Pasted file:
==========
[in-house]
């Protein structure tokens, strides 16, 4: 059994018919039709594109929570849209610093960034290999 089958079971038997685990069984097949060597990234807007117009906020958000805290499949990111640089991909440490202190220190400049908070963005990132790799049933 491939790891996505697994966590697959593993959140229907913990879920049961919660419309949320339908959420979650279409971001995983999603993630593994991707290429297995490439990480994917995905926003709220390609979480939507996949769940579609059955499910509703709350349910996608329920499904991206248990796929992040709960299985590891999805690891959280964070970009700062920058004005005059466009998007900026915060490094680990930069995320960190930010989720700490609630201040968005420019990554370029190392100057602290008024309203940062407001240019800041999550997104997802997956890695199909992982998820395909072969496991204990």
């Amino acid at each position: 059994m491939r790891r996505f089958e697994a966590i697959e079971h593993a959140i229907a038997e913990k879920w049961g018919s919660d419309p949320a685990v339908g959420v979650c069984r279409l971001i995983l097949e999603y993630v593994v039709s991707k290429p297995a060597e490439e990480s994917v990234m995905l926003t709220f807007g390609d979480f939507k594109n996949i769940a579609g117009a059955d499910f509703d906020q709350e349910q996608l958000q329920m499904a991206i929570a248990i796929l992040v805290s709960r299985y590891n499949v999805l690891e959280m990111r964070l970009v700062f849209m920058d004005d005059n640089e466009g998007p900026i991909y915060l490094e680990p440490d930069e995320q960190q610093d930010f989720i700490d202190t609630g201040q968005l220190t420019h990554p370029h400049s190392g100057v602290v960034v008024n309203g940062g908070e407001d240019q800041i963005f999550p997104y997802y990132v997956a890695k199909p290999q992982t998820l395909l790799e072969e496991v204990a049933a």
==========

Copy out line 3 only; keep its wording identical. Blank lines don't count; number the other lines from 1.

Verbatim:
């Amino acid at each position: 059994m491939r790891r996505f089958e697994a966590i697959e079971h593993a959140i229907a038997e913990k879920w049961g018919s919660d419309p949320a685990v339908g959420v979650c069984r279409l971001i995983l097949e999603y993630v593994v039709s991707k290429p297995a060597e490439e990480s994917v990234m995905l926003t709220f807007g390609d979480f939507k594109n996949i769940a579609g117009a059955d499910f509703d906020q709350e349910q996608l958000q329920m499904a991206i929570a248990i796929l992040v805290s709960r299985y590891n499949v999805l690891e959280m990111r964070l970009v700062f849209m920058d004005d005059n640089e466009g998007p900026i991909y915060l490094e680990p440490d930069e995320q960190q610093d930010f989720i700490d202190t609630g201040q968005l220190t420019h990554p370029h400049s190392g100057v602290v960034v008024n309203g940062g908070e407001d240019q800041i963005f999550p997104y997802y990132v997956a890695k199909p290999q992982t998820l395909l790799e072969e496991v204990a049933a």